Nokia’s optical transport network components leverage inhouse digital signal processors and silicon photonics to operate at capacity-reach combinations close to the Shannon limit. Open-line systems support C+L bands thereby doubling the capacity of fiber. With highly programmable IP and optical silicon, these systems offer industry-leading longevity and functionality upgrades. All pre-integrated, SDN-based automation solutions enable turnkey operation upon power-up. 

Software and automation comprise the core capabilities of networks, and Nokia’s software delivers superior performance and stability. SROS is the single software suite that powers Nokia’s entire IP portfolio, creating consistency across all of their networks. One million routers have been deployed worldwide in critical networks, laying the foundation for innovation in Industry 4.0 and beyond.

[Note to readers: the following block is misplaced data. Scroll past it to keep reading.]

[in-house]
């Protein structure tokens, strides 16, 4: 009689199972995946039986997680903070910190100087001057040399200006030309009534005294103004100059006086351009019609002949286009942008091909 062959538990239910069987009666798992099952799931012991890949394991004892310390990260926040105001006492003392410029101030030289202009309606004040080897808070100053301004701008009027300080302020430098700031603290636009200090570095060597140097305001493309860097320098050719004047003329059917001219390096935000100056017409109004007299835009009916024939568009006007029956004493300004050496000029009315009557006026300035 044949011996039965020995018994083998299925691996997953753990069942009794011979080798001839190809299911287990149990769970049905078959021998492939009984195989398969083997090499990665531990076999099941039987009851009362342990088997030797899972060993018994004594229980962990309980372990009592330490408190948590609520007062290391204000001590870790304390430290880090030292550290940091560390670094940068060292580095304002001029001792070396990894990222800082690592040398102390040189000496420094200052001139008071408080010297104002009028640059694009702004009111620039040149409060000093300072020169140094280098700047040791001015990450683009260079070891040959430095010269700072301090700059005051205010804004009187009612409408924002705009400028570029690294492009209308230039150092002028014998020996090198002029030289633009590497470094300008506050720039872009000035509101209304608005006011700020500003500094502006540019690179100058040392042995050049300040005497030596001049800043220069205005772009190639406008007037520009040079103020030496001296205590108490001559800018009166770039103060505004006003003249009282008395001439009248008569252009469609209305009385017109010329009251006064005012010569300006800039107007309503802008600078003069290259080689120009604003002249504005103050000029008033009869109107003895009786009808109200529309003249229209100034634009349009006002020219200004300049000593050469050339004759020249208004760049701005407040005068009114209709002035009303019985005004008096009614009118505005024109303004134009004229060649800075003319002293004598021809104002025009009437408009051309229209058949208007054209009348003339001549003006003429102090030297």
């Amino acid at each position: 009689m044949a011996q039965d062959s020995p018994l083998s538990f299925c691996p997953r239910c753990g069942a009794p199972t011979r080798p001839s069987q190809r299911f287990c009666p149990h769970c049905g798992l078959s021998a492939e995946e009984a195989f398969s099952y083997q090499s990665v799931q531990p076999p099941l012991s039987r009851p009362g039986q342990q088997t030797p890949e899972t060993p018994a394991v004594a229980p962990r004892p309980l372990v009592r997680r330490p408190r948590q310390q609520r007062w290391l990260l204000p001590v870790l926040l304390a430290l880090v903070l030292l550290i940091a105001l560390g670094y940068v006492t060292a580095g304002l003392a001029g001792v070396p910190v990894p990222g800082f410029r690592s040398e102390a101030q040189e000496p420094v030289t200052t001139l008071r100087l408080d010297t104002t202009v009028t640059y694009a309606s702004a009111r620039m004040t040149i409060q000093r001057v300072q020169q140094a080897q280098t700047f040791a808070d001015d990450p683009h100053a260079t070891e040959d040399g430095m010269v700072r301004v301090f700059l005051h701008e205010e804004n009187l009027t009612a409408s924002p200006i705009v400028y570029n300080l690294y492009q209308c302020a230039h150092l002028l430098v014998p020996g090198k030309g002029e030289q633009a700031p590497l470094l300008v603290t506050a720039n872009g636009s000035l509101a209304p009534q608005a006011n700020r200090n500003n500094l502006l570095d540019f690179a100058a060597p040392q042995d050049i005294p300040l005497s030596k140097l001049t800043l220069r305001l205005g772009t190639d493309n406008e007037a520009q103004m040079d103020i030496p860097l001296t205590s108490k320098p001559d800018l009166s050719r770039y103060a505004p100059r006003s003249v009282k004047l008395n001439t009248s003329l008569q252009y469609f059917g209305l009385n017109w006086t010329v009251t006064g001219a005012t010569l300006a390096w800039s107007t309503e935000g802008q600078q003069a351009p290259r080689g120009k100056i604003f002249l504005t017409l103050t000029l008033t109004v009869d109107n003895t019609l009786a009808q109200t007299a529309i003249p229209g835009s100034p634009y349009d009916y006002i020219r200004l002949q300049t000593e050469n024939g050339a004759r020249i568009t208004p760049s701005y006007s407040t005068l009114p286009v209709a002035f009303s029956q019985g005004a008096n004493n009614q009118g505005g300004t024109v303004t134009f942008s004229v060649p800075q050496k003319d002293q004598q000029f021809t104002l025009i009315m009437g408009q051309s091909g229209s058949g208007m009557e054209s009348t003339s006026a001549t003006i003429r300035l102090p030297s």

Nokia is an industry leader in remote project delivery for the continuous expansion of customers’ IP and optical networks while ensuring the health and safety of everyone. For example, the buildout of new cell sites to enable spatial reuse of the radio spectrum requires new backhaul capabilities. Nokia’s 5G Anyhaul solution encompasses all transport options for connecting cell sites — Fronthaul, Midhaul, and Backhaul — to create a system that runs more efficiently and effectively than ever before. Part of this efficiency translates to an underlying simplicity, which is achieved through sophisticated software that simplifies operation through open interfaces and increasingly automated tools. By taking a holistic approach to systems design, Nokia ensures its networks work end-to-end and do not require someone else to stitch disparate parts together.